You fools who ask what god isshould ask what life is instead.– Ko Un, Asking the Way
Most people see Bagan in a day or two while on tours through Myanmar. Due to my careless monetary planning (and bank foul-ups), I got five days in the land of pagodas.
On my first day, I rented an e-bike as I had to take a long ride to find the bank that supposedly would exchange my US dollars or possibly accept my debit card (there was another branch closer to the hotel that I didn’t see until my final day). That day I learned just what the tour books meant by bumpy roads in Myanmar. I thought about how people use GoPro cameras and what an adventure the ride through the dusty streets of Bagan would be to watch. Alas, I have no such camera nor any device to mount a camera on a bike.
After breaking down far from my destination after taking a wrong turn on one of the four main roads in Bagan, I found the Nyaung U Airport Hotel. The friendly staff helped call the people I rented from to come fix the e-bike — they also offered me a place to rest and some water.
Later in the day, I met Erin, an American living in Ireland who was on an extended journey through Asia. She had similar banking problems as I had. She also chatted with me while I waited again for help with my broken-down e-bike. After I was ready to go again, we headed around to find a spot for sunset. As we ran low on time, we stopped at the first pagoda with stairs to a terrace for slightly obstructed view.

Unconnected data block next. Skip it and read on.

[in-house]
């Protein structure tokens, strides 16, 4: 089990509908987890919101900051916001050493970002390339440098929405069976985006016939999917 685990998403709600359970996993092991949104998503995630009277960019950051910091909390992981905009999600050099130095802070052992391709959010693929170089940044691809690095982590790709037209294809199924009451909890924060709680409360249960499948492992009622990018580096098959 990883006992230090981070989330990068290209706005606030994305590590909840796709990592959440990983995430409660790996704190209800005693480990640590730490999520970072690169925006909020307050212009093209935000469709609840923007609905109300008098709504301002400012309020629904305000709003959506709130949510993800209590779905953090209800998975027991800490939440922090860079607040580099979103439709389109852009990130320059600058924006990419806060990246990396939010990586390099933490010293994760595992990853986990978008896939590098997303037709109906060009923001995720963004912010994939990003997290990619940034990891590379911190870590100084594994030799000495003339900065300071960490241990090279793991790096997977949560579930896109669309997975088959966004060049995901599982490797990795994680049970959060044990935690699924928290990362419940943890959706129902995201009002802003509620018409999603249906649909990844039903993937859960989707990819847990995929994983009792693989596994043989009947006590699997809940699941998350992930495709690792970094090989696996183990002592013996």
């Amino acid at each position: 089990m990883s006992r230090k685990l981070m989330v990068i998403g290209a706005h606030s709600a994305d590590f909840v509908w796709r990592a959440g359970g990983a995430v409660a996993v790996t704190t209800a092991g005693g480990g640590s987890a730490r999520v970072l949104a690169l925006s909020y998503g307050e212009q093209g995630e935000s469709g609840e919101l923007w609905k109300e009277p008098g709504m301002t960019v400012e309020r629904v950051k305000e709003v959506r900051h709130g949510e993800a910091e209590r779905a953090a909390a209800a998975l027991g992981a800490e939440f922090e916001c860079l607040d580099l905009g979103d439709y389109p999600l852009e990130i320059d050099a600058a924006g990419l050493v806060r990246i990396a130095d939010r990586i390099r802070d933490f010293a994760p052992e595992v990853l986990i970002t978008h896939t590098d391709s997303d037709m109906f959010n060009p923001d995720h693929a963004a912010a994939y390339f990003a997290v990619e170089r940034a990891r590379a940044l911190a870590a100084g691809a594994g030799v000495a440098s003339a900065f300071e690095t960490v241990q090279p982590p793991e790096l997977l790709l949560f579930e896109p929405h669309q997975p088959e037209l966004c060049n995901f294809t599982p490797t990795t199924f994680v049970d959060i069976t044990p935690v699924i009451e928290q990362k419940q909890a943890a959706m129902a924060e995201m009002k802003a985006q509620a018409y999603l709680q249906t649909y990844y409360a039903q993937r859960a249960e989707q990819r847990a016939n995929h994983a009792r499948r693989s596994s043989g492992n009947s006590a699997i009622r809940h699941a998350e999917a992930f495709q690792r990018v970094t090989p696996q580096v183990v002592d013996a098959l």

For the next two days I rented mountain bikes, which were quite a bit easier to ride through the sand-paved roads that branched off those four main roads toward the pagodas and villages. I turned down whichever path that passed for a road caught my attention, sometimes with beautiful results.
I headed out early in the day to avoid the intense midday heat, along with the crowds, though I usually stayed out well past lunch to see a bit more. I rode out again to watch the sunset from various points in the area (my favorite was from a restaurant at the end of Kayay St. overlooking the Irrawaddy River in New Bagan, probably because it was the clearest sunset of my stay as well as the least crowded).
I avoided riding bikes much after sunset as the streets are poorly lit within the towns, even with my bike light that I was grateful to have remembered to pack as bike rentals do not include such necessities for nighttime riding. Even walking at night wasn’t the easiest and required me to carry that little LED light as a safety precaution.
It’s easy to fall in love with Myanmar while riding a bike — the moderate pace in the heat as the sun gleams off the ancient pagodas, making them appear golden, brightens the spirit no matter how difficult the situation may be (or even if you’ve managed to screw up your travel plans). The expanse of the plain with the endless pagodas is as beautiful as any scene I’ve witnessed in my travels, and finding the quiet perches atop some of the less visited pagodas only improves the view.
Just like the e-bike I managed to break down, but only once after sunset when I got a flat tire and the front wheel locked up — it was only a ten-minute ride back to my hotel, but I couldn’t even walk the bike back with a locked wheel. Fortunately, multiple locals stopped to help me out — one tried to fix the bike, another called the people I rented from, and two more offered help that I no longer needed (I couldn’t imagine people anywhere else being more friendly and helpful).